We have all seen David Beckham’s notorious bend on the ball but how does he do it? What seems impossible to do is actually an attainable skill.

When placing the ball, make sure it sits high on the grass or turf. If you watch professional players, they usually toss the ball into place with a little backspin. This both facilitates a quick restart of play and leaves the ball in a high position so that you can strike the lower hemisphere of the ball cleanly.

The key to bending the ball is how you strike the ball. Depending on the kind of lift you want on the ball, it should be struck somewhere on the lower hemisphere. In order to get the ball spinning, you should strike the ball slightly off centre with a lot of force.

The follow through is almost as important as the strike itself. Although you should strike the ball slightly off centre, the follow through on the kick should carry your leg straight through (and well past) the ball. Good form for a free kick is similar to that of a strong strike on goal: toes pointed, knee and head over the ball. The difference for a bending ball is that it should be played slightly to the side of your laces (instead of straight on for a low driven shot). The side you use depends on whether you use the outside or inside of your foot as well as where you want the ball to bend. For example, if you are right footed and you strike the ball with the outside of your foot, the ball will bend to the left.

It is important to remember that the ball must be hit with a lot of force. What makes a ball spin is its forward velocity as well as the speed of its revolution. With practice, you will be able to gauge how much you should bend the ball and how to position your free kick so that it curls past the defenders and meets an attacking head or foot. A bent ball is also very deceiving for goal keepers, because it can start to go wide and then head straight for the corner.

One comment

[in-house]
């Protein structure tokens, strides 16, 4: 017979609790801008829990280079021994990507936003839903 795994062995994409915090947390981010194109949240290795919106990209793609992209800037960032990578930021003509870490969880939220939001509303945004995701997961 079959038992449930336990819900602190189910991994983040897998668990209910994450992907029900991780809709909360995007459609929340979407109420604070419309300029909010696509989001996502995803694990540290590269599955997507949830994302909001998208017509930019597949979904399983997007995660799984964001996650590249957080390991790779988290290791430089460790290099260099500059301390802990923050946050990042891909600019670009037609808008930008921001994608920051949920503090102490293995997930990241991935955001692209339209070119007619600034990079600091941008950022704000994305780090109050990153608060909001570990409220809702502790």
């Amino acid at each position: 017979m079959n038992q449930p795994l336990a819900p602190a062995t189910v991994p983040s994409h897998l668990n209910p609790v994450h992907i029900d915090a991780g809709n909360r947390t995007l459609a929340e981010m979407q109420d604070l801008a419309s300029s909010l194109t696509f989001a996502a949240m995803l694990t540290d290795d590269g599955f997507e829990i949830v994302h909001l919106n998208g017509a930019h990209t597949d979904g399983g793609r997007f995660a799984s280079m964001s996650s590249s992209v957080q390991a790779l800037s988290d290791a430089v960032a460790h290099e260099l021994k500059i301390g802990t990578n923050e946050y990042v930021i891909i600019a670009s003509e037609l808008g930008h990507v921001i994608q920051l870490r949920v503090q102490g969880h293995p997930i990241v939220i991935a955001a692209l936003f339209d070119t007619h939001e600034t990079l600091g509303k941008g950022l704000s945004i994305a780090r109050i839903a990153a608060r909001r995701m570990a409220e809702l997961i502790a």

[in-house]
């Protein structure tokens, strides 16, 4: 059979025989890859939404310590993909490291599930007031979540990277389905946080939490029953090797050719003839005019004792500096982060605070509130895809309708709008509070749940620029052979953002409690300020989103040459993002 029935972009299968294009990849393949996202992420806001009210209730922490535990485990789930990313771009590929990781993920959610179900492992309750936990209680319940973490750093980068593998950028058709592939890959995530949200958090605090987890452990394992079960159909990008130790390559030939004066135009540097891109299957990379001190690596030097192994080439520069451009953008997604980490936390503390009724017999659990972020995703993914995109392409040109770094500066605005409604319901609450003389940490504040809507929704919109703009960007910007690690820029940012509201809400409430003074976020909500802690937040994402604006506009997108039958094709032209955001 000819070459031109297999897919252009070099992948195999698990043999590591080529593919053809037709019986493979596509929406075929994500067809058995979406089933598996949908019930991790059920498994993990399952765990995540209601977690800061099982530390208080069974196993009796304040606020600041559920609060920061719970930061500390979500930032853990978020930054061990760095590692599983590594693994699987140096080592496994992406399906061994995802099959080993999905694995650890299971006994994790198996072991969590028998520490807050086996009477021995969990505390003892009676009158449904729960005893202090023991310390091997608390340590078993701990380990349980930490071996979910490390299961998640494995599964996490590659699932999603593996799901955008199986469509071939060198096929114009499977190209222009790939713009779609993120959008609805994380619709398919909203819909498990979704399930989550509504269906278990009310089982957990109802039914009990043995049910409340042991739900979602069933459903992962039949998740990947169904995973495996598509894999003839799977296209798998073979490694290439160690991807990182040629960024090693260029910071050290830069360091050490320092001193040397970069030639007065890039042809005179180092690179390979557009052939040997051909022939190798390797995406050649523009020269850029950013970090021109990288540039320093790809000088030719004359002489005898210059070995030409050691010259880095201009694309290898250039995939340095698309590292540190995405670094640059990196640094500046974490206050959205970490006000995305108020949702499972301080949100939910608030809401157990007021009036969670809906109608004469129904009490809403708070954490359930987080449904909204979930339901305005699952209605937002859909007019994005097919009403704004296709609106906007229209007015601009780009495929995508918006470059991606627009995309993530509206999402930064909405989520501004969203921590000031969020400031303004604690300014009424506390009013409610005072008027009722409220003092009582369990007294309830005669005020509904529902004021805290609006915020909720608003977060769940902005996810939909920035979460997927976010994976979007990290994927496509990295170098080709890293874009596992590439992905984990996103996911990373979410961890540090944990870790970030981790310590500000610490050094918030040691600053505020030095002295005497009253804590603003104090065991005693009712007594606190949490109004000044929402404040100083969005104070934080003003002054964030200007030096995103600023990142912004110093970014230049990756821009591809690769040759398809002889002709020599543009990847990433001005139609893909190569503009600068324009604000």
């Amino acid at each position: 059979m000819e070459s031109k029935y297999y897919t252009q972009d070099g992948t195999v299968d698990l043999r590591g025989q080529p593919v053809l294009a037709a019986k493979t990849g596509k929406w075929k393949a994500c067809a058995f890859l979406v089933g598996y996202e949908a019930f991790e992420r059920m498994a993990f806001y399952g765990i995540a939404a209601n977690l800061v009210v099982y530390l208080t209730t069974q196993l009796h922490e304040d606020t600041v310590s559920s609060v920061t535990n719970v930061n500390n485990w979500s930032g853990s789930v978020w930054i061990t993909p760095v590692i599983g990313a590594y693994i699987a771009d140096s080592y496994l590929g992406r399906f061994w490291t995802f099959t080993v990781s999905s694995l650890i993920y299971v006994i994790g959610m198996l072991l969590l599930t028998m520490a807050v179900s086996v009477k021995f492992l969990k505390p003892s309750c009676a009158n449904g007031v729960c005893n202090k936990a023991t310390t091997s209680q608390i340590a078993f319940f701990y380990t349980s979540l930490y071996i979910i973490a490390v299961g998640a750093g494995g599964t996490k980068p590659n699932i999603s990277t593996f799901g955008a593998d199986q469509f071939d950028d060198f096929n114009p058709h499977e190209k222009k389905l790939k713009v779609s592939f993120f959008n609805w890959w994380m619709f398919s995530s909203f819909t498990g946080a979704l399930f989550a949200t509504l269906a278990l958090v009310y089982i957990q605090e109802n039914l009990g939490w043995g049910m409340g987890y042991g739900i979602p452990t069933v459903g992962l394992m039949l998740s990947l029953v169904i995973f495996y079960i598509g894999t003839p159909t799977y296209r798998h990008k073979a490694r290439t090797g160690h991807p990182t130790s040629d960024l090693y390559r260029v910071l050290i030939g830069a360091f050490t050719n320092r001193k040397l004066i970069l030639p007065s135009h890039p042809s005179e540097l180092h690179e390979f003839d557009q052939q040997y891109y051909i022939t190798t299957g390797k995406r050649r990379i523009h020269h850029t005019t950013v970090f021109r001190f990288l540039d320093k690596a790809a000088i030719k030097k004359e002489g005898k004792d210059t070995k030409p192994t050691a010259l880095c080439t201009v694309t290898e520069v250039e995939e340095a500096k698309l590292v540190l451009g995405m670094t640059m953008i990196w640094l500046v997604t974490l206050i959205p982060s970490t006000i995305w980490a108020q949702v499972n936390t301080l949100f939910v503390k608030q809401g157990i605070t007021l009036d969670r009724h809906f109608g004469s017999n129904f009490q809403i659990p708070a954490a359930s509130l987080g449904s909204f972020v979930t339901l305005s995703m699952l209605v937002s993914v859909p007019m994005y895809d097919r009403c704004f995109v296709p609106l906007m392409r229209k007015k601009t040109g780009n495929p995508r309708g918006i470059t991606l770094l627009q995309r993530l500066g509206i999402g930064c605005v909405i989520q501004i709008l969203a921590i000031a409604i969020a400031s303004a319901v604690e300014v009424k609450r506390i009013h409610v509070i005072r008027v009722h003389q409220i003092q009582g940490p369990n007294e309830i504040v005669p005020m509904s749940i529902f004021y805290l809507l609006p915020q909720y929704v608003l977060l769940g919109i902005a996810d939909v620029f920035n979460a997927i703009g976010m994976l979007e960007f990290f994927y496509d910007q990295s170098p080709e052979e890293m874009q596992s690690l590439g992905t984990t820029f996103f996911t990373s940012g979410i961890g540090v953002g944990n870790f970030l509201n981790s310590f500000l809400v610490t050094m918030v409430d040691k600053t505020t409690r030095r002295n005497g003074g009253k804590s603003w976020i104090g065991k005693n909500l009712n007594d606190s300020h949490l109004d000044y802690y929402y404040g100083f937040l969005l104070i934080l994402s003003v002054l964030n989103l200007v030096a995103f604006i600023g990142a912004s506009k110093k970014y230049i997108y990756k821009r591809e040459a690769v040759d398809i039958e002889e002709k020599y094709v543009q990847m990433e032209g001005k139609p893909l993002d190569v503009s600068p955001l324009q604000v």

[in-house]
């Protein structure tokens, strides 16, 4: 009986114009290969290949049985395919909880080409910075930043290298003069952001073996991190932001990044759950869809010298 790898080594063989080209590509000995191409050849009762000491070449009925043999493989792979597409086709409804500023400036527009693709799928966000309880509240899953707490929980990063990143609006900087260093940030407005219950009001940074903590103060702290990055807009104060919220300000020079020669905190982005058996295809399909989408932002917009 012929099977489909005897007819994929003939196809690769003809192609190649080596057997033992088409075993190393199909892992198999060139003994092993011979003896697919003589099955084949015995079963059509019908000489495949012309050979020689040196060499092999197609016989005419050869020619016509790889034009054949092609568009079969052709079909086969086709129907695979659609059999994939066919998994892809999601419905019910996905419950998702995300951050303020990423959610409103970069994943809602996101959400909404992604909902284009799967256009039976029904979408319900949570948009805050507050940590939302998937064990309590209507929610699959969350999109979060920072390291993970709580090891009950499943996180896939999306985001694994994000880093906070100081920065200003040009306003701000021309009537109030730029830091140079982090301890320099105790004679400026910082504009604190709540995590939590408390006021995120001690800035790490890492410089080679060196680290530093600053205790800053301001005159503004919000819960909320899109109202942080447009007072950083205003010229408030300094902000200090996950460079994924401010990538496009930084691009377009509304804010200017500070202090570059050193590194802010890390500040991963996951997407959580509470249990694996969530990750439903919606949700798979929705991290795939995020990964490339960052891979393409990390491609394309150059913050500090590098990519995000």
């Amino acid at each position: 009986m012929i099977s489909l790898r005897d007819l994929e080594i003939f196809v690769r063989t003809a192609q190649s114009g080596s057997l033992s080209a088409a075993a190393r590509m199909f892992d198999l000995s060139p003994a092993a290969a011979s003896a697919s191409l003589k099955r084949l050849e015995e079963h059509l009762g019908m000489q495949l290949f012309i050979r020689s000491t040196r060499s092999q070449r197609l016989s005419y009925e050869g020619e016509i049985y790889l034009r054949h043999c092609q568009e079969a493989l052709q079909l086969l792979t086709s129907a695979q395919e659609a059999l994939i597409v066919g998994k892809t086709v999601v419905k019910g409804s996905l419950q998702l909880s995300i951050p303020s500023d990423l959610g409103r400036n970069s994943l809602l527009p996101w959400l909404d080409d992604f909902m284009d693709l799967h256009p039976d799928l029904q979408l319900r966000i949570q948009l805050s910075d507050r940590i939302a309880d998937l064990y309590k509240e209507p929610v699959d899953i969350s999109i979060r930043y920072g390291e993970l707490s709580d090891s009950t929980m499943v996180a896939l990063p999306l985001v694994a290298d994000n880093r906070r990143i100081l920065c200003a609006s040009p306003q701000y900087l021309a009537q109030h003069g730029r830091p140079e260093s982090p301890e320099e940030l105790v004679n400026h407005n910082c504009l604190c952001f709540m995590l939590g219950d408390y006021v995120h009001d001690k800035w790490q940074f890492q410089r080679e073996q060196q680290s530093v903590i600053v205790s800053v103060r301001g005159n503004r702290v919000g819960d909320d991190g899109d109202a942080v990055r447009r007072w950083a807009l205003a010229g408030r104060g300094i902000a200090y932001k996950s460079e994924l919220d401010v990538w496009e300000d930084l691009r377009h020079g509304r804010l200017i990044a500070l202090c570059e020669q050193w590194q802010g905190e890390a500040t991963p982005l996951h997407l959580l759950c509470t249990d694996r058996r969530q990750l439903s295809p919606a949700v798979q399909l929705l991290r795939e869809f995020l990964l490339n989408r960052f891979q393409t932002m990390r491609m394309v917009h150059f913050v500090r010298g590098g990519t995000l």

1. Lantern

    Hi, interesting topic!

    My only contention is with your assertion that the form for a free kick is the same as that for a normal shot.

    1. In a normal shot you want to keep your head over the ball to keep it low and flat, but in a free kick you actually want to get lift on the ball to get it over the wall, so your body shape is more similar to that of taking a corner ie. leaning back. If you watch Beckham’s free kicks he’s usually leaning so far back he’s almost falling over (and therefore has to put his right hand way out to balance himself).

    2. In a normal shot you approach the ball straight on, but in a free kick you want to approach the ball at an angle to create greater potential for spin. Your follow through is also different — if you are putting sidespin on the ball you need to aim wide of your target, so your follow through is often away from your target (as opposed to a conventional shot on goal where you normally follow-through at your target), and in extreme cases (Roberto Carlos etc.) your follow through can be in the direction of the corner flag!

    3. You also want a high follow through as you are trying to impart both sidespin AND backspin to get the ball to not only move side-to-side but also to drop quickly enough to drop under the crossbar.

    Ultimately though, there is no ‘one way’ of taking free kicks — Cristiano Ronaldo depends largely on backspin and power (same as Keisuke Honda’s), Mario Basler’s free kicks depended on timing and trickery and are placed low and around the wall, Alan Shearer used to just blast his right through the wall, and your Zolas and Beckhams rely on a bend and placement. Many good free kick takers I’ve coached over the years had different styles (within the bounds of a few key principles). The key seems to be to find your natural consistent free-kick style and to practice it until it becomes second nature.

    All the best!

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